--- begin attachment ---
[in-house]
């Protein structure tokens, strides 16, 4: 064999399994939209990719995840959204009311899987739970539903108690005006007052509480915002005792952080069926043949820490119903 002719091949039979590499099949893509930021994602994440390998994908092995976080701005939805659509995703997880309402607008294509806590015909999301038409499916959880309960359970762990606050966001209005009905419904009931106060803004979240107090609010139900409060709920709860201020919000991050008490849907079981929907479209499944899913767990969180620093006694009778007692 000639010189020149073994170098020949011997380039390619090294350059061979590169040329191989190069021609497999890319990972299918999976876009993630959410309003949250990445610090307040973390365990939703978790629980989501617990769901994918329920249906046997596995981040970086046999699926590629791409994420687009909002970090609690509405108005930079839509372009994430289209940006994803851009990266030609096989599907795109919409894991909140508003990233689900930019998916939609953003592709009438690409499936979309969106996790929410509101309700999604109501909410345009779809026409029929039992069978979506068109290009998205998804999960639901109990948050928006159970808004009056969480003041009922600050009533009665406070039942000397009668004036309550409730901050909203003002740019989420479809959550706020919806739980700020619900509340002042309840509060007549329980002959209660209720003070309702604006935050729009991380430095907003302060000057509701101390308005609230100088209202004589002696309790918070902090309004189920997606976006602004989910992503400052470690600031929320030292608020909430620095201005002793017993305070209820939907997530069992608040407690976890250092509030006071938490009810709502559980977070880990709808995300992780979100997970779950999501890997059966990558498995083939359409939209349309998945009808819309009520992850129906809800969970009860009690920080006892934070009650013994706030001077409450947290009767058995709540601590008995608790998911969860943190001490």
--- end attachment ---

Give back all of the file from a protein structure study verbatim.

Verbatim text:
[in-house]
């Protein structure tokens, strides 16, 4: 064999399994939209990719995840959204009311899987739970539903108690005006007052509480915002005792952080069926043949820490119903 002719091949039979590499099949893509930021994602994440390998994908092995976080701005939805659509995703997880309402607008294509806590015909999301038409499916959880309960359970762990606050966001209005009905419904009931106060803004979240107090609010139900409060709920709860201020919000991050008490849907079981929907479209499944899913767990969180620093006694009778007692 000639010189020149073994170098020949011997380039390619090294350059061979590169040329191989190069021609497999890319990972299918999976876009993630959410309003949250990445610090307040973390365990939703978790629980989501617990769901994918329920249906046997596995981040970086046999699926590629791409994420687009909002970090609690509405108005930079839509372009994430289209940006994803851009990266030609096989599907795109919409894991909140508003990233689900930019998916939609953003592709009438690409499936979309969106996790929410509101309700999604109501909410345009779809026409029929039992069978979506068109290009998205998804999960639901109990948050928006159970808004009056969480003041009922600050009533009665406070039942000397009668004036309550409730901050909203003002740019989420479809959550706020919806739980700020619900509340002042309840509060007549329980002959209660209720003070309702604006935050729009991380430095907003302060000057509701101390308005609230100088209202004589002696309790918070902090309004189920997606976006602004989910992503400052470690600031929320030292608020909430620095201005002793017993305070209820939907997530069992608040407690976890250092509030006071938490009810709502559980977070880990709808995300992780979100997970779950999501890997059966990558498995083939359409939209349309998945009808819309009520992850129906809800969970009860009690920080006892934070009650013994706030001077409450947290009767058995709540601590008995608790998911969860943190001490």